Stutterheim’s first trick in creating a distinctive brand is to home in on a specific product. “I like it when labels are niche and do one thing; people can grab your vision more easily.” He then builds a world around this item. The hem of each John Sterner jumper is stamped with a sheep tag; the neckline has a label bearing an illustration of a ram wearing a crown. So while it may be an unassuming charcoal rollneck or camel cardigan, these appendages ensure it will stand out on a bulging rack.

But the most striking thing about John Sterner is the transparency of its supply chain. About half of the products are made of wool from the Öland farm (the rest comes from Italy). Stutterheim is working on a mobile app that will enable customers to trace their sweater’s origins – from the individual sheep to the shearing and dyeing of its wool to the knitter who shapes its final form. “I don’t think you can start a company today without thinking how the world is turning in the wrong direction when it comes to environmental stuff; knowing where something comes from is important.”

This tracking app will appeal to the fast-increasing pool of shoppers concerned with provenance. To say it’s a potential game-changer for the industry is not an overstatement. But in addition to his commercial savviness, Stutterheim has an altruistic agenda. Most of his products are made in a family-run factory in Estonia but he has also recruited five female Syrian refugees to handknit scarves in workshops in Stockholm and Nybro (a city in south Sweden). This part is a non-profit operation, with all the money made from the scarves going towards the women’s wages and workshop rents.

“Sweden has welcomed a lot of refugees, and that’s a really good thing, but many are waiting on the government to decide if they can stay,” says Stutterheim. “They are not feeling well in their camps. Working is a fundamental thing for a human being; being passive in a camp for two years is horrifying.” Working with these women, each of whom has considerable knitting experience, also enables Stutterheim to manufacture in Sweden – a notion that would otherwise be impossible to carry out. “As entrepreneurs I think we have a responsibility to see how we can not only help refugees but also how we can get help from them. I couldn’t make these scarves in Sweden if it wasn’t for them because the skill is gone and no one wants to do the labour.”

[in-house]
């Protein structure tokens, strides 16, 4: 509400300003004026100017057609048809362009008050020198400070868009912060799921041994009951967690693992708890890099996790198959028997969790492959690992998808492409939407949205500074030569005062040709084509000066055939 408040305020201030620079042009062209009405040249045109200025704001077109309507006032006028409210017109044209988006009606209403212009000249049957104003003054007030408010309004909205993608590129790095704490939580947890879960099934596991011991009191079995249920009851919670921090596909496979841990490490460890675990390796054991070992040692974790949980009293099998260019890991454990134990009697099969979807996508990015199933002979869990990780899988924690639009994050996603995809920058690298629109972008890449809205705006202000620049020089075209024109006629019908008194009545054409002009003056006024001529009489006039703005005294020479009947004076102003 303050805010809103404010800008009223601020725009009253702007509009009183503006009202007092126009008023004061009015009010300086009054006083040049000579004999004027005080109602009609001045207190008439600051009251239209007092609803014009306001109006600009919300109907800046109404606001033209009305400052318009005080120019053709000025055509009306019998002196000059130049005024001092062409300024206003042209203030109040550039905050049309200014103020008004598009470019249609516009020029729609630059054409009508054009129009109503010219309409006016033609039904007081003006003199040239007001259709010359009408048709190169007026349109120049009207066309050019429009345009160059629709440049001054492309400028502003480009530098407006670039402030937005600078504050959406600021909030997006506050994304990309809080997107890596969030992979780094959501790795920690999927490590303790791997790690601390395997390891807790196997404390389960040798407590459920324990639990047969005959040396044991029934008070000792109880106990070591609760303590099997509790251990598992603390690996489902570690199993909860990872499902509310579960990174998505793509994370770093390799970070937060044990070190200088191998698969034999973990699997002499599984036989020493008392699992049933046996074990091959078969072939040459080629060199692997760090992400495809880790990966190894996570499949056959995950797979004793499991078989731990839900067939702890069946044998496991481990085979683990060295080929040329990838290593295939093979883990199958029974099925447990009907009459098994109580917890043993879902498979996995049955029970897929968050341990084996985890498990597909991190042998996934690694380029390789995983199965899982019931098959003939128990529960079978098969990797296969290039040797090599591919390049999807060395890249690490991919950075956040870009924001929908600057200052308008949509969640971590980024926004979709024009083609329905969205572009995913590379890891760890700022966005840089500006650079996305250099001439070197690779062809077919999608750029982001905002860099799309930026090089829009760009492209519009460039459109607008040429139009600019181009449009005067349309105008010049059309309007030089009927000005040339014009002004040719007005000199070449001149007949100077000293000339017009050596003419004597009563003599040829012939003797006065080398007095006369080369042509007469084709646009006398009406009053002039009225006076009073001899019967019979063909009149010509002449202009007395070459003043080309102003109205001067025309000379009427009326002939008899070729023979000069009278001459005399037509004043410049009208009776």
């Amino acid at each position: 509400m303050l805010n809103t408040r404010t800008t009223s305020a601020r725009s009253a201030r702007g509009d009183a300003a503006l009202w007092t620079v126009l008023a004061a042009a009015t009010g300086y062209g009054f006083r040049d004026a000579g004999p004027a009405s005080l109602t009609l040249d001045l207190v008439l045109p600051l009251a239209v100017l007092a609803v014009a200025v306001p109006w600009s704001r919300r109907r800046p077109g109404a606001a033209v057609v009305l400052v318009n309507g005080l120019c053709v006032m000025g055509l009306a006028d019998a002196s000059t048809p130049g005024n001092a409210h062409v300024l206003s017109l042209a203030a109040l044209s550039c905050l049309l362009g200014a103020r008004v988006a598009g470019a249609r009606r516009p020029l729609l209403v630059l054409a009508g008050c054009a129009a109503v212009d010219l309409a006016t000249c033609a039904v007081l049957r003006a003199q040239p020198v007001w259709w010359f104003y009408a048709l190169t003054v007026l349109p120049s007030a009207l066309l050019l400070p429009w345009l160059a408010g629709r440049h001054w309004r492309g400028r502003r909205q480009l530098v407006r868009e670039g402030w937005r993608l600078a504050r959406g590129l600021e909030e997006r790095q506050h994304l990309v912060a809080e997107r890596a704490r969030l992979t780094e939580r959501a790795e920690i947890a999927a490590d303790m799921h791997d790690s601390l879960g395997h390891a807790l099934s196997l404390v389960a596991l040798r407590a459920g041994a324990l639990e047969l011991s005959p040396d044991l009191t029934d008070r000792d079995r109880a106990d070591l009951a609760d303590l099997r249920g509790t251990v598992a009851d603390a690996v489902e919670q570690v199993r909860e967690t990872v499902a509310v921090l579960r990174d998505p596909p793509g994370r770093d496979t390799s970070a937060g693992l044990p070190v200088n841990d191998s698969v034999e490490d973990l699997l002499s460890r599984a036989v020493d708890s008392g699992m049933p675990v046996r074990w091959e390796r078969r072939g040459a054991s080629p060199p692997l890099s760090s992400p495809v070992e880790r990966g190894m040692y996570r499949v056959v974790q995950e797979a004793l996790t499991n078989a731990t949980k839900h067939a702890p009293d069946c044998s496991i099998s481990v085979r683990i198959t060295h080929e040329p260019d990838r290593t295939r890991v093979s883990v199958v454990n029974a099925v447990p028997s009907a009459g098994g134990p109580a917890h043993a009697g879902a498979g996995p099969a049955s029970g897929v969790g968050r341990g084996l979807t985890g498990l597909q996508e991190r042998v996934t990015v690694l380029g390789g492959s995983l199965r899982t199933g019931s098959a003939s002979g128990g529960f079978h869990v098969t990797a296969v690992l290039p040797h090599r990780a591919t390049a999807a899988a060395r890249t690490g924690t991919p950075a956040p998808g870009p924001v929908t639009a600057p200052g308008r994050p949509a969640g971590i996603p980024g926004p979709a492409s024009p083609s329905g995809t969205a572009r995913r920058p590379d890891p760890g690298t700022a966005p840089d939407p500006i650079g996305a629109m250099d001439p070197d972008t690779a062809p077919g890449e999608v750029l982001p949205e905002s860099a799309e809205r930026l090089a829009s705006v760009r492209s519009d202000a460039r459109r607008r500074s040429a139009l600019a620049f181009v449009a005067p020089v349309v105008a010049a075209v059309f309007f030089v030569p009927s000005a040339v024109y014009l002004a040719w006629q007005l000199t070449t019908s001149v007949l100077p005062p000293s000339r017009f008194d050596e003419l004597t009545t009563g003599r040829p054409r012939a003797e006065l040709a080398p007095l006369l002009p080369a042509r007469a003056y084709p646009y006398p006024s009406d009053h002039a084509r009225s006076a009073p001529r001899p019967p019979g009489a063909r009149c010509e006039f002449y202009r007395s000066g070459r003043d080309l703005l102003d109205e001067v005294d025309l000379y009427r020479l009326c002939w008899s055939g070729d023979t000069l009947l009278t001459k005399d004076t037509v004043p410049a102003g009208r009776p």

Manufacturing right under his nose appeals to Stutterheim’s exacting nature: “I’m a control freak, I like to oversee everything.” The same goes for procuring the wool from his own farm. Stutterheim based himself on Öland for much of the summer and he expects the property will become more important in the future: there are plans to open a workshop in an old barn, where Stutterheim raincoats and John Sterner knits will be made.

“It’s my second home,” he says. “The calmness, serenity and quietness is good for me; I like to create things there, it’s too stressful in Stockholm.” Designing clothes from a remote farm may well help Stutterheim with his creative process but the arrangement also sets an example. A handful of luxury houses own estates (Zegna has a sheep station in Australia; Hermès an alligator farm in Louisiana) but this degree of control over production is groundbreaking for a tiny independent label. Could this daring set-up be the blueprint for future upstarts?